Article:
Roy Oswalt was motivated towards the end of his Astros career and his 8.4 K/9 (over a 7.4 mark through his career) was evidence of that.
What does the MLB trade season mean to you?
It is the part of the baseball season when good players go from the dredges of the league to contenders. Where top-tier prospects get swapped and get their chance at big league jobs with bad clubs and minor moves make all the difference when it comes for a chance at October glory.
It is also one of the last opportunities for fantasy owners to make roster changes for the final push at the coveted league title.
Owners who have players like Cliff Lee, Dan Haren and Roy Oswalt are satisfied that the marquee pitchers on their rosters have moved on to greener pastures. When it comes to fantasy, the hope is that what real-life general managers did in July (and into the waiver season of August) translates into a couple extra wins, strikeouts, runs or home runs for fantasy owners.
That is the perception at least.
It does not always work out like that though. Lee is obviously worth more to the Rangers (and to fantasy owners) than he was for the Mariners. Through 13 starts in Seattle this season, Lee was a 3.0 Wins Above Replacement (WAR) pitcher, posting and 8-3 record with a 2.34 ERA through 103.2 innings. The Mariners are dead last in the majors this year in runs scored so it would figure to benefit Lee to move over to a Texas team that historically been known for its pop and sits at sixth in the league in the scoring department.
So it is with baseball. What seems like a no-brainer outcome ‚Äď better team, better offense, more wins ‚Äď is no sure thing. In Lee‚Äôs 13 starts with the Mariners the team scored a respectable 4.8 runs per game for him (slightly above the league average of 4.7). The Rangers in six starts thus far?
A tick above 2.4.
That leaves Lee at 2-2 early in his Texas career. His ERA is higher that it was in Seattle at 2.63 while his home run rate has raised from .4 per nine innings to .7 and his strikeouts per nine has decreased from 7.7 to 6.5 (his career rate is 6.8).
This will even out, to a certain extent. So far Lee‚Äôs WAR in Texas is 1.7, a little more than half of what he had in Seattle in about half as many games. Yet, The Ball Park at Arlington (or whatever it is being called these days) has never been a friendly place when it comes to pitchers and home runs, so Lee‚Äôs ERA is probably not going to drop back down the 2.00 level, no matter how much Nolan Ryan or Chuck Greenberg compel him or how many carrots are promised in his next contract. Texas is just not friendly to pitchers. Of the nine home runs that Lee has given up this year, four have come with Texas, all at home (with three coming against Baltimore in his first start in a Rangers uniform).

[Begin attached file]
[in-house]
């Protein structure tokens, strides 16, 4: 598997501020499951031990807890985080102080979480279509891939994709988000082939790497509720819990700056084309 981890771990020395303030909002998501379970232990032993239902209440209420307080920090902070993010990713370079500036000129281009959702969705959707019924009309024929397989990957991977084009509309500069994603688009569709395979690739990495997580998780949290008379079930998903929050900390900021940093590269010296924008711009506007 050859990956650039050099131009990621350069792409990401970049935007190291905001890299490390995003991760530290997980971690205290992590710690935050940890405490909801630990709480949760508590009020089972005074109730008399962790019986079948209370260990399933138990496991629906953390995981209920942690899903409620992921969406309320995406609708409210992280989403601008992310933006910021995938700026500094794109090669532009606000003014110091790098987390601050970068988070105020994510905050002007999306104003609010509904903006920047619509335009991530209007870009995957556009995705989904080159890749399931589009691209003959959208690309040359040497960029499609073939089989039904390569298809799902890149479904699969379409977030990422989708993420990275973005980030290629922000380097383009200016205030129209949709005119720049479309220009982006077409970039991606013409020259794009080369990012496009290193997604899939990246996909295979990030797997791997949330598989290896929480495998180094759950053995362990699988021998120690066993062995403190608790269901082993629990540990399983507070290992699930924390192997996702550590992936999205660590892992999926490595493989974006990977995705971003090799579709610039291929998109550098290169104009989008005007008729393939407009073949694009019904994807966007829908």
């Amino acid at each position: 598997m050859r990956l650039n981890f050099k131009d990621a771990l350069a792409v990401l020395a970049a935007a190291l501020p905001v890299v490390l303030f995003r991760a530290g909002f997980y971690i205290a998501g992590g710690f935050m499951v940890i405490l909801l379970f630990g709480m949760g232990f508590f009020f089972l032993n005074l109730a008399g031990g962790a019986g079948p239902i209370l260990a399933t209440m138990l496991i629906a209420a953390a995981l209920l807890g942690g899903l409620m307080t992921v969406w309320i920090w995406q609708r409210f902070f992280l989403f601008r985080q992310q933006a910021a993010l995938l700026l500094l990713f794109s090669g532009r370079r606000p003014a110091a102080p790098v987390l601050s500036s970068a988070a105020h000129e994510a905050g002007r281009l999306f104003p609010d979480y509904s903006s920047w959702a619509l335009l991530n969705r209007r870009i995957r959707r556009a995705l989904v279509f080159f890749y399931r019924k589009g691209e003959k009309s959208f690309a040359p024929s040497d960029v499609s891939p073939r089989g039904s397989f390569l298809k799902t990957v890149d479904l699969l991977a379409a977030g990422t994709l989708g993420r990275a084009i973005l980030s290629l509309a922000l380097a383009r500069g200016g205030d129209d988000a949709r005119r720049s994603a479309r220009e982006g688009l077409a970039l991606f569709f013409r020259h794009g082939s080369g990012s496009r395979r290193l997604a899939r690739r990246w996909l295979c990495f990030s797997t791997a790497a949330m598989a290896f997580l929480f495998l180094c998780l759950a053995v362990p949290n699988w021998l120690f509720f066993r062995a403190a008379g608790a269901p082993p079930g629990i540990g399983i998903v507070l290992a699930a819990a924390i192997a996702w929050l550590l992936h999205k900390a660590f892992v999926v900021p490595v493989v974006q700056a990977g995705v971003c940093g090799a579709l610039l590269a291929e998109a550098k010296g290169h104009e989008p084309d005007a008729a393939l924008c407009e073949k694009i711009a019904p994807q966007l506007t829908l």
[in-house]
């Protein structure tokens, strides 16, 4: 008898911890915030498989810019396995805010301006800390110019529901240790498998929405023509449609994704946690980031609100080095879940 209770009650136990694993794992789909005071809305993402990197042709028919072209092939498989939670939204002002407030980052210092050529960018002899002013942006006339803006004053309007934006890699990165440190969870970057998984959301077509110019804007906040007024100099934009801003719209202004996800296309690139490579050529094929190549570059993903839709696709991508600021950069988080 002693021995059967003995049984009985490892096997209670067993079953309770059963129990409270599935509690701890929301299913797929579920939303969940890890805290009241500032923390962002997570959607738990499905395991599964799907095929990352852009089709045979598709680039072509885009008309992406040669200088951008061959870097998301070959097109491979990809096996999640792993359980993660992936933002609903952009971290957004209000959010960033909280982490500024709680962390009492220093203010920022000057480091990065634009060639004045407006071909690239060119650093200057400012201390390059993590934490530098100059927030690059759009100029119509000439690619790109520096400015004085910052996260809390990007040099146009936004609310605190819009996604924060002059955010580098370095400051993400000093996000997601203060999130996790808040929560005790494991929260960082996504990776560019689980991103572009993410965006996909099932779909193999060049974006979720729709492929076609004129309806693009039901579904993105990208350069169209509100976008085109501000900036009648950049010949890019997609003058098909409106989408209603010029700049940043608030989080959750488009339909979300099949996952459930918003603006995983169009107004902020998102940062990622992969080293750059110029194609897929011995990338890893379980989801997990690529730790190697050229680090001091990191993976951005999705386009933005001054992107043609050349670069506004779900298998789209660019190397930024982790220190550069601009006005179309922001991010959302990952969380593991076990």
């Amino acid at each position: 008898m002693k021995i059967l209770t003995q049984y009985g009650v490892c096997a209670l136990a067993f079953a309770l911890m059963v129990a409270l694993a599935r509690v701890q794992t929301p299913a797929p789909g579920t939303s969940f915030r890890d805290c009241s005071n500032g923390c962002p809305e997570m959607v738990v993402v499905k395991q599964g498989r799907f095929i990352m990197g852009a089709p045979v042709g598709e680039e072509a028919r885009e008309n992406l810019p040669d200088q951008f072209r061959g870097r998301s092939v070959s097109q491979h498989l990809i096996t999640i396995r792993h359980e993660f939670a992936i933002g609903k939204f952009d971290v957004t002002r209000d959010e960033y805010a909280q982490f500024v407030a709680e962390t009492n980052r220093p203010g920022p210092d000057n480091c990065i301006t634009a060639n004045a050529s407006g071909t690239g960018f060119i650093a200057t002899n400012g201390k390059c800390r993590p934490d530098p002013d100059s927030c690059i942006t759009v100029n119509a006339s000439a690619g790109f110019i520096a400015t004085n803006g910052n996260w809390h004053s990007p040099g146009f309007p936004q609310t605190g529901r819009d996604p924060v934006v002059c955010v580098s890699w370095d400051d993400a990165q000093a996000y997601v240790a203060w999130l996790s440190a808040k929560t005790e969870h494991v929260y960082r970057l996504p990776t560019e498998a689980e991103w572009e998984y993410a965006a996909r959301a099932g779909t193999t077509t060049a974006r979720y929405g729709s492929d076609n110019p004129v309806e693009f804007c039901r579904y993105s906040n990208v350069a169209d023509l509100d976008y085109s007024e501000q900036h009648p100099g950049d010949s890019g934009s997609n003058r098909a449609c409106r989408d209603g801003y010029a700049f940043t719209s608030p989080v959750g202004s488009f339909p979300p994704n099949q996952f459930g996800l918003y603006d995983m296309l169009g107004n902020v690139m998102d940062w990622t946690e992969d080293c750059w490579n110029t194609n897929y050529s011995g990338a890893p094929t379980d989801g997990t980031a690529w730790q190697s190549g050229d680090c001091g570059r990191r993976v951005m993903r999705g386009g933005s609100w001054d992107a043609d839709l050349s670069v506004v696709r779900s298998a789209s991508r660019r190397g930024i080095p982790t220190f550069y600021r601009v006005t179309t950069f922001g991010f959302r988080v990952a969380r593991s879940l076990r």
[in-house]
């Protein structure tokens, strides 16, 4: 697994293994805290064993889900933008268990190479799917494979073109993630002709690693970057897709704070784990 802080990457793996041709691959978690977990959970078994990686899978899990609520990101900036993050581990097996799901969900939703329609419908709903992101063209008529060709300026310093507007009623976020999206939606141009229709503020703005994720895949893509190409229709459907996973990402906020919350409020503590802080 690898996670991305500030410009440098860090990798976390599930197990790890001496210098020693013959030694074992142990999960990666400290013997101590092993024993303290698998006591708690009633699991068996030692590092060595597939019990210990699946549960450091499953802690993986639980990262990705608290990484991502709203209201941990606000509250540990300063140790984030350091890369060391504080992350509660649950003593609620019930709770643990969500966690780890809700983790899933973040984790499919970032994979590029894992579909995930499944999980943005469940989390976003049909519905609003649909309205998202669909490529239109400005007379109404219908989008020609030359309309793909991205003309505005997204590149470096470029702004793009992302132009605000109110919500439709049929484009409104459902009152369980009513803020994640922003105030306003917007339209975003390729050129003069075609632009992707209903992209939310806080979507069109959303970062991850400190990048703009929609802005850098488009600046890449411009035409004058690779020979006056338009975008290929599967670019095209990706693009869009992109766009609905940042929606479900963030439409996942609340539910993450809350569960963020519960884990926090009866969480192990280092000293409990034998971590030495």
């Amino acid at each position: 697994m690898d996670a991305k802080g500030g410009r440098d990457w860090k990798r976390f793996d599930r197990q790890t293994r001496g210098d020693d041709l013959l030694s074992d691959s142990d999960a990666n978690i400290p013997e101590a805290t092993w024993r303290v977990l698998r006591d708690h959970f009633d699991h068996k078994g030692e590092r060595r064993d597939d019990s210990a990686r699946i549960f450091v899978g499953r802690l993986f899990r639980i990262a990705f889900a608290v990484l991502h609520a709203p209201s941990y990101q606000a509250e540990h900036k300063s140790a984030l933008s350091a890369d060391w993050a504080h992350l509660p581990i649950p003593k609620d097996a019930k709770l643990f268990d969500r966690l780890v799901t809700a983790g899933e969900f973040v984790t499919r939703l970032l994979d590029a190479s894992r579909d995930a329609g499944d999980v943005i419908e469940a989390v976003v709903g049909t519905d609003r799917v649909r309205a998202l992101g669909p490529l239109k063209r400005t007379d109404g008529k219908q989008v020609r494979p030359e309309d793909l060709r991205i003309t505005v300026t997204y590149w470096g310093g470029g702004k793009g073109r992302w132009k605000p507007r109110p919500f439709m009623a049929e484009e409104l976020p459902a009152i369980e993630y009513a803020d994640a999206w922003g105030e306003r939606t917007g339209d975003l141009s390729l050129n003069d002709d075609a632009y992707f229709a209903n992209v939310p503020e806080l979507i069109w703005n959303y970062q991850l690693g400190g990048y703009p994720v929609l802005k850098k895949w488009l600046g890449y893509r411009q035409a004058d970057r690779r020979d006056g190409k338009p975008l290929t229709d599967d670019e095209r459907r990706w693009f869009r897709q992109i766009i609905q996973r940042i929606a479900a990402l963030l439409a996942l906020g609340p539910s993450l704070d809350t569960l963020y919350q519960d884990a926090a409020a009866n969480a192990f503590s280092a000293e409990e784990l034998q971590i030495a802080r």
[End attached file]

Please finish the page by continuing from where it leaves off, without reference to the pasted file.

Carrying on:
Lee has perhaps 10 starts left with the Rangers this year. It is a fair assumption that Texas will start scoring more than 2.4 runs per each of his starts but it is not a foregone conclusion. If he wins eight of those starts, it will be a minor coup.
So, what is the fantasy conclusion for Lee now that he is in a Ranger uniform? Trade him now. Trade him to a pitching-needy team that is willing to pay for the perceived promise of those eight wins and make them overpay for a potential Cy Young winner. If you cannot extort a fair sum from your opponent you can keep him on the roster and know that he will not be hurting you down the stretch.
Let‚Äôs take a look at some of the early returns of big name pitchers changing teams.
With Arizona ‚Äď 21 starts, 141 innings, 7 wins, 8 losses, 4.60 ERA, 1.348 WHIP, 9 K/9
With Los Angeles ‚Äď 3 starts, 20 innings, 0 wins, 2 losses, 3.60 ERA, 1.20 WHIP, 7.2 K/9
Analysis ‚Äď If you are in a keeper league, you should be very happy that Haren is out of the Arizona desert and into the California one. Yet, the Angels this year are not exactly a ‚Äúgood‚ÄĚ team and Haren moves to the tougher league. So far his peripheral numbers look a little better than with the Diamondbacks but all you can really count on Haren for is strikeouts. Fantasy analysis? Keep him stashed away at the bottom of your rotation and let him help you in his one reliable category.
With Houston ‚Äď 20 starts, 129 innings, 6 wins, 12 losses, 3.42 ERA, 1.109 WHIP, 8.4 K/9
With Philadelphia ‚Äď 2 starts, 12.1 innings, 0 wins, 1 loss, 4.38 ERA, 1.297 WHIP, 6.6 K/9
Analysis ‚Äď Oswalt was motivated towards the end of his Astros career and his 8.4 K/9 (over a 7.4 mark through his career) was evidence of that. As such it appears that he is going through a bit of a ‚Äúdead-arm‚ÄĚ period right now with the Phillies and his numbers has suffered the short-terms effects of that correspondingly. Good for keeper leagues but trade him now if you can.
Matt Capps ‚Äď
With Washington ‚Äď 47 appearances, 46 innings, 3 wins, 3 losses, 26 saves, 2.64 ERA, 1.304 WHIP, 7.4 K/9
With Minnesota ‚Äď 5 appearances, 5 innings, 1 win, 0 losses, 2 saves, 1.80 ERA, 1.400 WHIP, 14.4 K/9
Analysis ‚Äď There is no reason to think that Capps cannot get it done in the Twin Cities the way he was getting it done with the slightly-less-than-awful-than-usual Nationals. He is a fair candidate to make an attempt to trade for as Minnesota battles for its playoff life.
Dan Rowinski is a Fantasy Baseball Columnist for Rotoinfo.com. If you have any questions or comments feel free to e-mail him at firstname.lastname@example.org. You can follow him on Twitter at Dan_Rowinski.
Tags: Baseball, Fantasy Baseball, MLB, Philadelphia Phillies, Rotoinfo, Roy Oswalt, waiver wire, weekly rundown